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Biology LibreTexts

41.5B: Other Hormonal Controls for Osmoregulation

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  • The renin-angiotensin-aldosterone system (RAAS) stabilizes blood pressure and volume via the kidneys, liver, and adrenal cortex.


    Describe hormonal control by the renin-angiotensin-aldosterone system


    Key Points

    • Renin, a hormone produced by the juxtaglomerular apparatus in the kidneys, converts angiotensinogen (which is made in the liver) to angiotensin I.
    • Angiotensin I is then converted to angiotensin II by the angiotensin converting enzyme (ACE), increasing blood pressure by causing vasoconstriction of the blood vessels.
    • Angiotensin II causes the release of aldosterone which is produced by the adrenal cortex; it functions to maintain both sodium and water levels (osmotic balance) in the blood.
    • Angiotensin II also causes the release of antidiuretic hormone (ADH) which functions to conserve water in the body when volume is low; it does this by inserting aquaporins in the collecting duct of the nephron to promote water reabsorption.
    • The atrial natriuretic peptide (ANP) is another hormone that is produced to function as a vasodilator and lower blood pressure by preventing sodium reabsorption.

    Key Terms

    • renin: a circulating enzyme released by mammalian kidneys that converts angiotensinogen to angiotensin-I that plays a role in maintaining blood pressure
    • aquaporin: any of a class of proteins that form pores in the membrane of biological cells
    • angiotensin: any of several polypeptides that narrow blood vessels and thus regulate arterial pressure


    The renin-angiotensin-aldosterone system (RAAS) is a hormone system that regulates blood pressure and water (fluid) balance. This system proceeds through several steps to produce angiotensin II, which acts to stabilize blood pressure and volume. Renin is secreted by a part of the juxtaglomerular complex and produced by the granular cells of the afferent and efferent arterioles. Renin is a circulating enzyme that acts on angiotensinogen, which is made in the liver, converting it to angiotensin I. Defective renin production can cause a continued decrease in blood pressure and cardiac output. After renin facilitates the production of angiotensis I, angiotensin converting enzyme (ACE) then converts angiotensin I to angiotensin II. Angiotensin II raises blood pressure by constricting blood vessels and also triggers the release of the mineralocorticoid aldosterone from the adrenal cortex. This, in turn, stimulates the renal tubules to reabsorb more sodium. Angiotensin II also triggers the release of anti-diuretic hormone (ADH) from the hypothalamus, leading to water retention in the kidneys. It acts directly on the nephrons, decreasing glomerular filtration rate. Thus, via the RAAS, the kidneys control blood pressure and volume directly. Medically, blood pressure can be controlled by drugs that inhibit ACE (called ACE inhibitors).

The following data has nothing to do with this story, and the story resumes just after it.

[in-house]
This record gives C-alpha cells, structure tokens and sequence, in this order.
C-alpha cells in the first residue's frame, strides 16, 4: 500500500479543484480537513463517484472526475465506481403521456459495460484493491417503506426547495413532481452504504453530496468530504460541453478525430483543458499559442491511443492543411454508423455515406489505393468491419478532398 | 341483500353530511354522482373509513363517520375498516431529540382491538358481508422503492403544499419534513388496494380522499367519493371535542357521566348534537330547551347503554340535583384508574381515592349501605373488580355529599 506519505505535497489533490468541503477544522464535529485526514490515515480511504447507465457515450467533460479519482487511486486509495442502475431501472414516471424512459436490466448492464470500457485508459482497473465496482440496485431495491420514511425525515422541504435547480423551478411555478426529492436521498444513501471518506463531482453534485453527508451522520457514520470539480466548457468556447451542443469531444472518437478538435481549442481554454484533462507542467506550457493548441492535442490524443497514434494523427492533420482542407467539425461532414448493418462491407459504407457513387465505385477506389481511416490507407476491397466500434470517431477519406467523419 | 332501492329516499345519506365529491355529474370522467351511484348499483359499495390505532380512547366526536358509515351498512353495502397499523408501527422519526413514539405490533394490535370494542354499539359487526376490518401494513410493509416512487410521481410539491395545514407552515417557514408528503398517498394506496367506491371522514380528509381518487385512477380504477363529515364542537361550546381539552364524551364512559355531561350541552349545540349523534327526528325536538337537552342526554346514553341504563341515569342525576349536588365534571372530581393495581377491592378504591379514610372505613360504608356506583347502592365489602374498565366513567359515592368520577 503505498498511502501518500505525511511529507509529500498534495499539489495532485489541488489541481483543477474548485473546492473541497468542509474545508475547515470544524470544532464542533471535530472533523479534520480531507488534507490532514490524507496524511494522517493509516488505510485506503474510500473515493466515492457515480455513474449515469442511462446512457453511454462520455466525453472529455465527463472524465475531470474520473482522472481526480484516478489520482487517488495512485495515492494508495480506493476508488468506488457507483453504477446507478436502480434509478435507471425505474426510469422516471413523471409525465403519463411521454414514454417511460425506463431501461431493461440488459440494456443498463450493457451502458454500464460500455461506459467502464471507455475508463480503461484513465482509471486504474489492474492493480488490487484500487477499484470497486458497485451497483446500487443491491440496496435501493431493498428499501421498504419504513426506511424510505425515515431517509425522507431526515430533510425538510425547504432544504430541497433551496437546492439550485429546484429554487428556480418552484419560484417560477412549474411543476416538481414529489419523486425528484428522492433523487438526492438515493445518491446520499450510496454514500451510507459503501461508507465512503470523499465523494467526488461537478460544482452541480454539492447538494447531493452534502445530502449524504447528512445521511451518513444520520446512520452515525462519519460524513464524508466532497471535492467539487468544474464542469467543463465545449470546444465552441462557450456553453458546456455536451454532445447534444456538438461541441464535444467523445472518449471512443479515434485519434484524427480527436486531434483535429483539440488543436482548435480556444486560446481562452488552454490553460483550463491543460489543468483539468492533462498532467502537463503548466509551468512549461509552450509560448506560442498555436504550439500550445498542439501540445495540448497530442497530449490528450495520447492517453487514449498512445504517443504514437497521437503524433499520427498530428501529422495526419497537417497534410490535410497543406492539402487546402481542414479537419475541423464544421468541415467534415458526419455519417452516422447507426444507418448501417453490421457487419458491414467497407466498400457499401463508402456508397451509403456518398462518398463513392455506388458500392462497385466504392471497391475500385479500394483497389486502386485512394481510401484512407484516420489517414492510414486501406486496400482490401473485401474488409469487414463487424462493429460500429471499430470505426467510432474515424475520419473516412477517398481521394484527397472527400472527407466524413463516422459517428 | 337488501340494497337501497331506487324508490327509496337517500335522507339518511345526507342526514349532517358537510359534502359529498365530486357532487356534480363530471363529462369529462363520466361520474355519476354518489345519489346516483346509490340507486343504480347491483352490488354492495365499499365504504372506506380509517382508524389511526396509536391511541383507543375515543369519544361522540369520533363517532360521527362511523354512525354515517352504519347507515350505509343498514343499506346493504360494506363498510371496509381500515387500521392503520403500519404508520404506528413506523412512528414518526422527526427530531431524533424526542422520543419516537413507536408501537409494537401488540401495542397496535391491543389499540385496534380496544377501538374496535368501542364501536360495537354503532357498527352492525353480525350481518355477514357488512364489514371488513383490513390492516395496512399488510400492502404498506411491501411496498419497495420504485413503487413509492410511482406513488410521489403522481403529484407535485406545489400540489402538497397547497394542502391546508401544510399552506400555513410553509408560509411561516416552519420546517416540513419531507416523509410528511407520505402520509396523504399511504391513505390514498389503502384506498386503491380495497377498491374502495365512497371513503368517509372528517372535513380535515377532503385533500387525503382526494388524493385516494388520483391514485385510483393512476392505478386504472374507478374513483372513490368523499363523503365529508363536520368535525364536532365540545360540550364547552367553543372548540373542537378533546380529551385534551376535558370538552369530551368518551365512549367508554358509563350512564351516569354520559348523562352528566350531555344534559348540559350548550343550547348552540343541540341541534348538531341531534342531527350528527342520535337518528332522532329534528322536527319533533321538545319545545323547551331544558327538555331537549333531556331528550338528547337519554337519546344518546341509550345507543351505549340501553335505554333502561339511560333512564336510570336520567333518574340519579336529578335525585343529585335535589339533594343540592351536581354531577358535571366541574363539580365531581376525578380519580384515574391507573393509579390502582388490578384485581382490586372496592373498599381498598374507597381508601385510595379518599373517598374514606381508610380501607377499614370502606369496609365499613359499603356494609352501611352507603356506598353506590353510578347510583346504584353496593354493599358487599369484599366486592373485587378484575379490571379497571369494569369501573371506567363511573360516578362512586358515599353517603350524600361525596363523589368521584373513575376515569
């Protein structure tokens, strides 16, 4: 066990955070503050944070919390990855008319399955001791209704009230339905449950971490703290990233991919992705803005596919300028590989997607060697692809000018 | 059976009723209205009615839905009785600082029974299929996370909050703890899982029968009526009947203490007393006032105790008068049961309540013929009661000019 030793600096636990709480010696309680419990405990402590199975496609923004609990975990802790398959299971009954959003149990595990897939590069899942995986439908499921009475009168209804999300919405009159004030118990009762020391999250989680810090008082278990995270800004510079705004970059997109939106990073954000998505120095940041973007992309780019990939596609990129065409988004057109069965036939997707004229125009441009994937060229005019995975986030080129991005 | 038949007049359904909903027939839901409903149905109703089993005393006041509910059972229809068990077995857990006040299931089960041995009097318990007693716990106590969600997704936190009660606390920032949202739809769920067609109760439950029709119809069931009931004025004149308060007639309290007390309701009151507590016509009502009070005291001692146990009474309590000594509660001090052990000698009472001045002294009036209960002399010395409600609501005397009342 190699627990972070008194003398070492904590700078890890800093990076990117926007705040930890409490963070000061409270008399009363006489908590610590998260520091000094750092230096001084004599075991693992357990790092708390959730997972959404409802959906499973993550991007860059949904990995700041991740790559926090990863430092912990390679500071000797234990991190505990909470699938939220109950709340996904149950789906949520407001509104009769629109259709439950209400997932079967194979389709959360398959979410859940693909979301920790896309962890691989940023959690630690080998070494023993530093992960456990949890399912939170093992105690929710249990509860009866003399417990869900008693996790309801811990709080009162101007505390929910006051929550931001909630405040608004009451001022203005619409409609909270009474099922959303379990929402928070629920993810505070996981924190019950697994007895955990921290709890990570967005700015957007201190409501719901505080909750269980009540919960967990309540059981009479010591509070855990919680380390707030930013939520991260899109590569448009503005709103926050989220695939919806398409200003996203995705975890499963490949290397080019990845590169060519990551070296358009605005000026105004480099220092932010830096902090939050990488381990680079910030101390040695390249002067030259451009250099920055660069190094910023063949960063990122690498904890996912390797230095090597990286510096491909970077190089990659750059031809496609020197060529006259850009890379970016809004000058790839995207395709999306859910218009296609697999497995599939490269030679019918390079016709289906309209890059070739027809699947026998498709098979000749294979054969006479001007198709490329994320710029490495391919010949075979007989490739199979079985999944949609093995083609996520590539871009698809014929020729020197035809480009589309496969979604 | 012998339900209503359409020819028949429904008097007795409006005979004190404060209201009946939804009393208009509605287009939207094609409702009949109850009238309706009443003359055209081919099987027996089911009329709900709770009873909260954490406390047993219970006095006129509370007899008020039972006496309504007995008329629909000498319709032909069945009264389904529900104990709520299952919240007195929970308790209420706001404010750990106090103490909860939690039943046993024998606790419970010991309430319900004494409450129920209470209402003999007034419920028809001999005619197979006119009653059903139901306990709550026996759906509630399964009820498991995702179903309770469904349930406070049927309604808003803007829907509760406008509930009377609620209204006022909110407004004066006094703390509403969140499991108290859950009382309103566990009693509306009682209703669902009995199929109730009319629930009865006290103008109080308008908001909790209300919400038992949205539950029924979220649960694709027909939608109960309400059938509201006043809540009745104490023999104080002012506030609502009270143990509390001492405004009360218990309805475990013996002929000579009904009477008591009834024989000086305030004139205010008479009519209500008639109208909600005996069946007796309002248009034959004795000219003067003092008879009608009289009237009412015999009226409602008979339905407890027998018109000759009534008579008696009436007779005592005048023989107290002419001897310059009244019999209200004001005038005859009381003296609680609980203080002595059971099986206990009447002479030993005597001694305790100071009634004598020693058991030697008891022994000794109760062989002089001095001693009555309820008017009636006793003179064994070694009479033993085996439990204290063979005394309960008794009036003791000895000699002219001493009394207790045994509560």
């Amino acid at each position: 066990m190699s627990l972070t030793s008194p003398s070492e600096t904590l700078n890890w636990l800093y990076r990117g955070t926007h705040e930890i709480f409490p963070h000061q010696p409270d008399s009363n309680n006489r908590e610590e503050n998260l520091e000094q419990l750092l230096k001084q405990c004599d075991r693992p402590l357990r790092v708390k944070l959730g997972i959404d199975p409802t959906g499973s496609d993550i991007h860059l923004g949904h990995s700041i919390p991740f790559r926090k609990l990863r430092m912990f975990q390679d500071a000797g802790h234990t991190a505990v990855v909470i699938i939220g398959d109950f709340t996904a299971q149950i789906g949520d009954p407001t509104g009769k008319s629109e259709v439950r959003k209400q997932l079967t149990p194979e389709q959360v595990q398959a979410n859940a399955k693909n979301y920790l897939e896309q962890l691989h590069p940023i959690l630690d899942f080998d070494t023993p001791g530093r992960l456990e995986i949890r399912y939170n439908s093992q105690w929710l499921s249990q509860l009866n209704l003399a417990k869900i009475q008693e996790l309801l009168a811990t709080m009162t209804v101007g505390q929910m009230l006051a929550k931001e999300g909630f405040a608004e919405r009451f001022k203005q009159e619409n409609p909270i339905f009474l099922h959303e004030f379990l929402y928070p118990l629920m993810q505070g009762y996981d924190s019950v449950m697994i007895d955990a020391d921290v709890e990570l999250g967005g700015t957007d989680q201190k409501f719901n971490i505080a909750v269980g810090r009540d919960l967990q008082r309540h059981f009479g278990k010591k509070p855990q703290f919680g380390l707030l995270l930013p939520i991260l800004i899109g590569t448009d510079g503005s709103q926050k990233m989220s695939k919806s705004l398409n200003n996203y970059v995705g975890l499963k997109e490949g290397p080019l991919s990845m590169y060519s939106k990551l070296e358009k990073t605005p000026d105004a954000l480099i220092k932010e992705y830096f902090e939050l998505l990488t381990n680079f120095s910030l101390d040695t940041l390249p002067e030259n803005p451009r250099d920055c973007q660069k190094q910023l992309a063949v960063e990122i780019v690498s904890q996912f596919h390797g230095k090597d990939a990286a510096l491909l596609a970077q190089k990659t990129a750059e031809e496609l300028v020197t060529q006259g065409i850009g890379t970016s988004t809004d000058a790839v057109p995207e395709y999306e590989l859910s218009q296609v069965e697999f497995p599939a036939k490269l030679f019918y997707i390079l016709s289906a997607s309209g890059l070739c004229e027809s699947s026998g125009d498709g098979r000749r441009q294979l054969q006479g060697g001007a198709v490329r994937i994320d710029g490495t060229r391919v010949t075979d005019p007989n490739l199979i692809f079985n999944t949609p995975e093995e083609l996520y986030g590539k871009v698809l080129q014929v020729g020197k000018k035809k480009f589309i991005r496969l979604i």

Renin-angiotensin-aldosterone system: The renin-angiotensin-aldosterone system increases blood pressure and volume. The hormone ANP has antagonistic effects.


    Mineralocorticoids are hormones synthesized by the adrenal cortex that affect osmotic balance. One type of mineralocorticoid, known as aldosterone, regulates sodium levels in the blood. Almost all of the sodium in the blood is reclaimed by the renal tubules under the influence of aldosterone. As sodium is always reabsorbed by active transport and water follows sodium to maintain osmotic balance, aldosterone manages not only sodium levels, but also the water levels in body fluids. Aldosterone also stimulates potassium secretion concurrently with sodium reabsorption. By contrast, absence of aldosterone means that no sodium is reabsorbed in the renal tubules; all of it is excreted in the urine. In addition, the daily dietary potassium load is not secreted; retention of potassium ions (K+) can cause a dangerous increase in plasma K+ concentration. Patients who have Addison’s disease have a failing adrenal cortex and cannot produce aldosterone. They constantly lose sodium in their urine; if the supply is not replenished, the consequences can be fatal.

    Antidiurectic Hormone

    Antidiuretic hormone or ADH (also called vasopressin) helps the body conserve water when body fluid volume, especially that of blood, is low. It is formed by the hypothalamus, but is stored and released from the posterior pituitary gland. It acts by inserting aquaporins in the collecting ducts, promoting reabsorption of water. ADH also acts as a vasoconstrictor (constricting blood vessels) and increases blood pressure during hemorrhaging.

    Atrial Natriuretic Peptide Hormone

    The atrial natriuretic peptide (ANP) hormone lowers blood pressure by acting as a vasodilator (dilating or widening blood vessels). It is released by cells in the atrium of the heart in response to high blood pressure and in patients with sleep apnea. ANP affects salt release; because water passively follows salt to maintain osmotic balance, it also has a diuretic effect. ANP also prevents sodium reabsorption by the renal tubules, decreasing water reabsorption (thus acting as a diuretic) and lowering blood pressure. Its actions suppress the actions of aldosterone, ADH, and renin.